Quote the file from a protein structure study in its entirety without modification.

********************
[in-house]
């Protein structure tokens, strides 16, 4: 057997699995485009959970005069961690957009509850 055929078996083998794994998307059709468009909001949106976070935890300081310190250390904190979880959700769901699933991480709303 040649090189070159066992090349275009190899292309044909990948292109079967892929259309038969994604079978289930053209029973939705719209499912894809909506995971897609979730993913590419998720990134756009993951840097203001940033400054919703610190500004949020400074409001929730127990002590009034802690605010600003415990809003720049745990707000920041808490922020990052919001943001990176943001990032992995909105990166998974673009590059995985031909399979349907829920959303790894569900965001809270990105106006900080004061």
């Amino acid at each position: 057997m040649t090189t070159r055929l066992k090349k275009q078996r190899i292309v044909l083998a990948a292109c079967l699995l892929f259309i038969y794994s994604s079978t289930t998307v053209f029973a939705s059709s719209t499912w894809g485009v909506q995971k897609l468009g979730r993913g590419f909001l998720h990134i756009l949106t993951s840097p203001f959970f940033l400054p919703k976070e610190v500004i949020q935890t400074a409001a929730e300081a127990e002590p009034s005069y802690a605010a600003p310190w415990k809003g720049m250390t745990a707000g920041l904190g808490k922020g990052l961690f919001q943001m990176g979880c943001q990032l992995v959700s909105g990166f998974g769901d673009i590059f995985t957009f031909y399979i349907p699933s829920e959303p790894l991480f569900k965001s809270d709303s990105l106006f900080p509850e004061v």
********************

[in-house]
């Protein structure tokens, strides 16, 4: 057997699995485009959970005069961690957009509850 055929078996083998794994998307059709468009909001949106976070935890300081310190250390904190979880959700769901699933991480709303 040649090189070159066992090349275009190899292309044909990948292109079967892929259309038969994604079978289930053209029973939705719209499912894809909506995971897609979730993913590419998720990134756009993951840097203001940033400054919703610190500004949020400074409001929730127990002590009034802690605010600003415990809003720049745990707000920041808490922020990052919001943001990176943001990032992995909105990166998974673009590059995985031909399979349907829920959303790894569900965001809270990105106006900080004061």
């Amino acid at each position: 057997m040649t090189t070159r055929l066992k090349k275009q078996r190899i292309v044909l083998a990948a292109c079967l699995l892929f259309i038969y794994s994604s079978t289930t998307v053209f029973a939705s059709s719209t499912w894809g485009v909506q995971k897609l468009g979730r993913g590419f909001l998720h990134i756009l949106t993951s840097p203001f959970f940033l400054p919703k976070e610190v500004i949020q935890t400074a409001a929730e300081a127990e002590p009034s005069y802690a605010a600003p310190w415990k809003g720049m250390t745990a707000g920041l904190g808490k922020g990052l961690f919001q943001m990176g979880c943001q990032l992995v959700s909105g990166f998974g769901d673009i590059f995985t957009f031909y399979i349907p699933s829920e959303p790894l991480f569900k965001s809270d709303s990105l106006f900080p509850e004061v």